The women’s stories are always similar: They report waking up in hotel rooms, strange apartments or even in public bathrooms after an evening encounter that clearly ended in rape, but can remember absolutely nothing of what had transpired.
They are victims of what are commonly called “date-rape drugs” that were added to their food or drink without their knowledge. These drugs have not only facilitated an unknown number of assaults but have confounded police in their efforts to bring the assailants to justice. To this day, not a single indictment has been filed in Israel against someone suspected of using the drug.
Although the women generally know who assaulted them, they cannot remember anything about the attack and thus cannot file a coherent report. What’s worse, these drugs – primarily GBL and GHB, but also rohypnol and ketamine – pass out of the body so quickly that by the time the women go for medical exams or to the police, there is no longer physical evidence that the drugs were used.
Because the victims were often consuming alcohol on the date with their assailant, for many years their assertions were greeted skeptically by law enforcement and healthcare professionals.
“At first I thought this was an urban legend, because so many women were coming with similar stories after having drunk alcohol and we found no sign of the drug,” explained Dr. Julia Barda, a gynecologist who directs the Sexual Assault Center at Wolfson Medical Center in Holon, popularly known as “Room 4.” “But after years of hearing these stories, I can now know exactly which cases involved the use of a rape drug. We get girls who tell of similar experiences of total memory loss and total loss of control of their bodies, which doesn’t correlate with mere alcohol consumption.”
The drug, which causes disorientation and acts as a muscle relaxant, begins to work only 20 minutes after it enters the body and remains effective for four hours. After eight hours the drug is already out of the bloodstream, and after 12 hours it will no longer leave traces in the urine.
“Most of the girls come only the next day, when they put two and two together and realize that they’d been raped and that someone took advantage of them,” said a senior Tel Aviv District police officer. “They wake up in an apartment or a hotel and don’t know what they’re doing there; they go home and only afterward come to give evidence, when there’s no longer any trace of the drug in their blood. But we know for certain, based on their testimony, that they are victims.”
Tel Aviv District Commander Maj. Gen. Bentzi Sau stressed that any woman who comes to report a rape in which a drug may be involved should be taken immediately to a hospital for examination and the complaint taken only afterward, since time is of the essence.
A recent development in Europe may offer some hope. Labs in France and Germany have succeeded in identifying GHB in the hair of victims a month after the assault. Israel’s Health Ministry, in cooperation with the toxins laboratory at Sheba Medical Center, Tel Hashomer has started to cooperate with these foreign labs and is looking into the possibility of sending them hair samples from Israeli victims. The feasibility of opening a similar lab in Israel is being assessed.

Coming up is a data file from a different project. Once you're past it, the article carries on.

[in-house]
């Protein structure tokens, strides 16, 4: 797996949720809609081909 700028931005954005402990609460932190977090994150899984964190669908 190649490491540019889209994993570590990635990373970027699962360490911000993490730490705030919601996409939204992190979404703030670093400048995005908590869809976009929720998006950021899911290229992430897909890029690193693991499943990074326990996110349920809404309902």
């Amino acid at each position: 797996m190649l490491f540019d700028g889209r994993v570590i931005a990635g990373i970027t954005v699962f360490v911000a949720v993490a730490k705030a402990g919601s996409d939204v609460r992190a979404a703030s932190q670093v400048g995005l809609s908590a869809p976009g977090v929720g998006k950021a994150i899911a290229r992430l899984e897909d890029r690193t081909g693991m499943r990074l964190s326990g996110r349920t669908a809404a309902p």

Cmdr. Yitzhak Gatenyo of the Tel Aviv District Intelligence and Investigations Department says that the hair test could be a game-changer. “It could bring us to a different place in fighting the phenomenon. Such a test, if it proves admissible in court, would cause a dramatic change.”
A month, he said, would provide enough time to conduct a thorough investigation, even if the victim doesn’t remember what exactly happened.
But until these hair tests become accessible, suspects usually avoid prosecution with ease by claiming that the woman remembers nothing because she was drunk.
Meanwhile, despite the drugs’ nickname, they are apparently also being used to commit non-sexual crimes as well. Recent years have seen an increasing number of complaints about barmen inserting the drugs into customers’ drinks to enable theft of their money and property.
“When I went to pay the barman said I’d paid already,” reported one woman allegedly victimized at a bar in Tel Aviv. “I don’t know what happened, I don’t remember. What’s certain is that my money disappeared, I had like 10 shekels left and I’d had 700 and change. I couldn’t figure out how four beers and three chasers could cost so much.”
When a police investigator asked who had brought her the drinks, she said, “every time it was a different barman,” and said she had not seen anyone putting anything into her drinks.
Police in the Tel Aviv district, which where most rape drug complaints are filed, have decided to focus on the drugs’ importers and dealers, who are generally not members of criminal organizations but ordinary citizens who order the drugs online. The drug is relatively inexpensive – 1,500 shekels ($432) for two liters.
But even in instances where the police have been able to arrest a dealer, the courts have tended to be lenient, sentencing the dealer to community service or relatively short prison terms.
In 2010, Yaniv Mizrahi was arrested for importing large quantities of GBL. Although a search of his home turned up various types of drugs and a stolen pistol, in a plea agreement Tel Aviv District Court Judge Judith Amsterdam sentenced Mizrahi to only eight months’ imprisonment. Mizrahi actually appealed that sentence, but the Supreme Court rejected his appeal. Justice Hanan Melcer criticized the light sentence, noting that GBL can be used as a date-rape drug.